MiMichael Ross picchael Ross, CDS ’03, is lovingly known to his family and friends as simply “Mikey”.  St. Croix has always been Mikey’s home so it’s only natural that he would eventually return to pursue his dreams of being the executive chef and owner of a restaurant. Most nights, you can sit at the bar and look into the open kitchen as he cooks up delicious food for the customers at Zion Modern Kitchen in downtown Christiansted in the exact location where his restaurant career started, the former Kendrick’s Restaurant.

Mikey has worked in the restaurant business since graduating from Duquesne University in 2007 with a degree in Business Management & Administration. Much of his experience came from working at Kendrick’s Restaurant as a server and bartender, but over time he wanted a new challenge. Working in the kitchen under Dave Kendrick, he found his true passion was for cooking. While he eventually attended culinary school, he confessed, “Dave’s style was my base for everything, without him I wouldn’t be nearly the chef I am today.” He graduated from Le Cordon Bleu culinary program in San Francisco in 2014 with high honors and continued cooking in restaurants from California to St. John before returning to St. Croix for good.

When the opportunity to open Zion arose in the summer of 2014, he was eager to put his business degree to the test with his newly found passion. With the support from his incredible staff, including Mary Jamieson Orr (CDS ’10), Zach Orr (GHS ’03) and Frank Robinson (GHS ‘03), Zion has had an incredible takeoff. In just a year and a half, Zion has continually received excellent feedback and scooped up six awards including “people’s choice” from the Taste of St. Croix. Mikey is so appreciative of the continuous support from the local community and is excited to continue shaping and improving the restaurant. “The restaurant is a lot of work, but it’s fun,” Mikey reflected. “Everybody’s happy to come in and just be here—it’s home!”  Check out Zion’s menu and musings on their Facebook page and www.zionmodernkitchen.com .

celeste 2Celeste Hays Jarvis, GHS ’76: is currently the Chief Operations Officer (COO) for an aerospace company, Global Science & Technology, Inc.  After graduating as valedictorian at 16, she received a scholarship to Redlands University in California. She transferred to University of California at Davis where she received her BS in Environmental Planning and Management.  “GHS gave me a solid foundation on which to launch my education,” she recalled. “I found the courses that I took at GHS to be more rigorous than similar college courses.” Later she earned her M.S. and Ph.D. in Quantitative Ecology from Penn State University.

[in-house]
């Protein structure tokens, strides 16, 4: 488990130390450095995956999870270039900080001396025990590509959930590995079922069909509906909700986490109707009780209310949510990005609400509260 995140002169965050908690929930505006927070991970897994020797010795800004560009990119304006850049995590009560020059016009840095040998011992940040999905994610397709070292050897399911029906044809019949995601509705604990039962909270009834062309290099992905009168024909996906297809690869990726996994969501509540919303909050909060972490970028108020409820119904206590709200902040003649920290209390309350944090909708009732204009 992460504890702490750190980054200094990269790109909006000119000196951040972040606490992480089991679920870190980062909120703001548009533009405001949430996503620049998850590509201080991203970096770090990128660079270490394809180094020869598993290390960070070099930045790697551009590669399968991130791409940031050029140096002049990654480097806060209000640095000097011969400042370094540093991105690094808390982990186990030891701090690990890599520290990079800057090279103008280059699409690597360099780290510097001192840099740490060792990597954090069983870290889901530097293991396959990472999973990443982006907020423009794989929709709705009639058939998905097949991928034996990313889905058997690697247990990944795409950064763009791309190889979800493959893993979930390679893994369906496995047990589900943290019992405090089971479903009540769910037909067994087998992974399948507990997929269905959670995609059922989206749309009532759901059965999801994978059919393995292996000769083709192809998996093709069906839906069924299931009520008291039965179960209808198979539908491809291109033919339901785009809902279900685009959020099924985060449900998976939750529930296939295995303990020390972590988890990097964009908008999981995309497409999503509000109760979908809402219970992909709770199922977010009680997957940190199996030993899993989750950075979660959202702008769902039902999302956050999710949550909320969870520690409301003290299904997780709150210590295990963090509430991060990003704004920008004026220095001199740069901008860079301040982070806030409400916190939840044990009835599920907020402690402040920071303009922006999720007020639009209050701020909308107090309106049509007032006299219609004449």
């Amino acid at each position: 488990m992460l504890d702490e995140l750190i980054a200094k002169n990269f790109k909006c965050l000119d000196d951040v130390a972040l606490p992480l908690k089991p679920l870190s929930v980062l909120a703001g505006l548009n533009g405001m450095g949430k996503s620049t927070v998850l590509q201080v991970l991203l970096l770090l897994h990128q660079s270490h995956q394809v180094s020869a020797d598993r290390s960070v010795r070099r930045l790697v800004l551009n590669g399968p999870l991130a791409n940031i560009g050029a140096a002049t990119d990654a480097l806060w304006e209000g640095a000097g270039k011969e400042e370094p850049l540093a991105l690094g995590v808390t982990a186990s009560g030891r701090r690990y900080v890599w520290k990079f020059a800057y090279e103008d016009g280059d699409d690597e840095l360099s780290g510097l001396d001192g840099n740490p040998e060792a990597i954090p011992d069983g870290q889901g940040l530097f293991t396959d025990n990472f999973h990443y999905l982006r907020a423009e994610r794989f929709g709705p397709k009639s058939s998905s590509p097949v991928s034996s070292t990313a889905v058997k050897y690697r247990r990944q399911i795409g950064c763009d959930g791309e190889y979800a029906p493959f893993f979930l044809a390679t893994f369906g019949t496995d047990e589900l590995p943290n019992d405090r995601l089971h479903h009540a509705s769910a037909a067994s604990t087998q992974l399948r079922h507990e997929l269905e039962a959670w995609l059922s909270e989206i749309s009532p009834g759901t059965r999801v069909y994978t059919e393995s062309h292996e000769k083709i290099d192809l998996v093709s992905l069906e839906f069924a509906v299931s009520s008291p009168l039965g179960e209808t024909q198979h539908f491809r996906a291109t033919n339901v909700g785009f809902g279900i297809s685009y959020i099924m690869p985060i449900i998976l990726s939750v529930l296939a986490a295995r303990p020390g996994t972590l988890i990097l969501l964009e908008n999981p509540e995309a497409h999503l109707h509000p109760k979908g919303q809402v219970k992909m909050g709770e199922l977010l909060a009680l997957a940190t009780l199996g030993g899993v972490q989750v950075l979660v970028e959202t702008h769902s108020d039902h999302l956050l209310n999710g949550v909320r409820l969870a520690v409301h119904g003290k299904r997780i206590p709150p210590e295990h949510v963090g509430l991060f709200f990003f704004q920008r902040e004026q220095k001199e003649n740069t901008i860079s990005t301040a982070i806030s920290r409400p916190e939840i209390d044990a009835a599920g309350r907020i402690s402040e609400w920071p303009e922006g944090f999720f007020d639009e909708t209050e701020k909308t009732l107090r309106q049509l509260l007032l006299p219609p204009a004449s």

“Growing up on St. Croix instilled my love of the environment, and watching the changes on the island in the ‘70s made me realize the magnitude of the impact humans can have on natural systems.” After returning to St. Croix in the 80’s to work for the U.S. Fish and Wildlife service, she went back to graduate school where she discovered the field of Remote Sensing, which studies the Earth from space using satellites.  “I understood immediately the impact this new technology could have on monitoring and measuring changes on the Earth, and that it would point to ways that we can predict, mitigate, and prevent negative consequences.”

With her Ph.D. and a newly found passion, Celeste started working as a scientist at NASA Goddard Space Flight Center in Greenbelt, Maryland. She worked at NASA Headquarters, and eventually took a management position at Global Science & Technology, where she advanced to COO. Over the years, she worked with and managed teams that build and launch many Earth observing and weather satellites, and scientific teams that interpret the data.

In addition to her career, Celeste continued spending time outdoors.  She backpacked the Wind River Range in Wyoming, and spent three summers living in the Boundary Waters Canoe Wilderness Area in Minnesota collecting scientific data to help interpret what the satellites were showing.

St. Croix also etched a sense of adventure into Celeste, who took up hobbies including riding motorcycles, skydiving, and SCUBA diving:  “Throughout my life, St. Croix has always been in my heart, and I had the great fortune to be able to return home as a visiting scientist with the Coral Reef Task Force. Studying reefs from space is beginning to reveal interesting results, and I love being a part of that growing field. I hope I can spend more time on St. Croix in the future.”

Dr. Jarvis lives with her husband Matthew in Maryland and has two grown children who have recently graduated from college.